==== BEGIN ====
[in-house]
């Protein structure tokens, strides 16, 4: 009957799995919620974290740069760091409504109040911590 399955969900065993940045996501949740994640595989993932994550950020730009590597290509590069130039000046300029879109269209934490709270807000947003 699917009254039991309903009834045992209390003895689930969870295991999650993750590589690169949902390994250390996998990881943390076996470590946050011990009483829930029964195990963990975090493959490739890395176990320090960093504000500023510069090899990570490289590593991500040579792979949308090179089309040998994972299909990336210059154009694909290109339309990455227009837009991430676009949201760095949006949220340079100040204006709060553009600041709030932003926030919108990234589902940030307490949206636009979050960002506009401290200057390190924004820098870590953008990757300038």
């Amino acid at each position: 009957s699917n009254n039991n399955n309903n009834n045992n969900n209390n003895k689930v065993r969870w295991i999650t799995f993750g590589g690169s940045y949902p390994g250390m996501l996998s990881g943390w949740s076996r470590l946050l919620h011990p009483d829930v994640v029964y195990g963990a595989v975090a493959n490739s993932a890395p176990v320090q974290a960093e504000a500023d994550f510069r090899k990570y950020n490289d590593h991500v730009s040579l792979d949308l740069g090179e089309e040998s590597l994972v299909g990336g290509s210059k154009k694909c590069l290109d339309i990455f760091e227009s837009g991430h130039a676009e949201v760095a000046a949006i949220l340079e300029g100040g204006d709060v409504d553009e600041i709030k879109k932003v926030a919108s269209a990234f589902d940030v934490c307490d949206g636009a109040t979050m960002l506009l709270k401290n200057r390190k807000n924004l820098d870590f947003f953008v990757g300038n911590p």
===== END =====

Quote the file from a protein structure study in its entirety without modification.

[in-house]
């Protein structure tokens, strides 16, 4: 009957799995919620974290740069760091409504109040911590 399955969900065993940045996501949740994640595989993932994550950020730009590597290509590069130039000046300029879109269209934490709270807000947003 699917009254039991309903009834045992209390003895689930969870295991999650993750590589690169949902390994250390996998990881943390076996470590946050011990009483829930029964195990963990975090493959490739890395176990320090960093504000500023510069090899990570490289590593991500040579792979949308090179089309040998994972299909990336210059154009694909290109339309990455227009837009991430676009949201760095949006949220340079100040204006709060553009600041709030932003926030919108990234589902940030307490949206636009979050960002506009401290200057390190924004820098870590953008990757300038």
């Amino acid at each position: 009957s699917n009254n039991n399955n309903n009834n045992n969900n209390n003895k689930v065993r969870w295991i999650t799995f993750g590589g690169s940045y949902p390994g250390m996501l996998s990881g943390w949740s076996r470590l946050l919620h011990p009483d829930v994640v029964y195990g963990a595989v975090a493959n490739s993932a890395p176990v320090q974290a960093e504000a500023d994550f510069r090899k990570y950020n490289d590593h991500v730009s040579l792979d949308l740069g090179e089309e040998s590597l994972v299909g990336g290509s210059k154009k694909c590069l290109d339309i990455f760091e227009s837009g991430h130039a676009e949201v760095a000046a949006i949220l340079e300029g100040g204006d709060v409504d553009e600041i709030k879109k932003v926030a919108s269209a990234f589902d940030v934490c307490d949206g636009a109040t979050m960002l506009l709270k401290n200057r390190k807000n924004l820098d870590f947003f953008v990757g300038n911590p």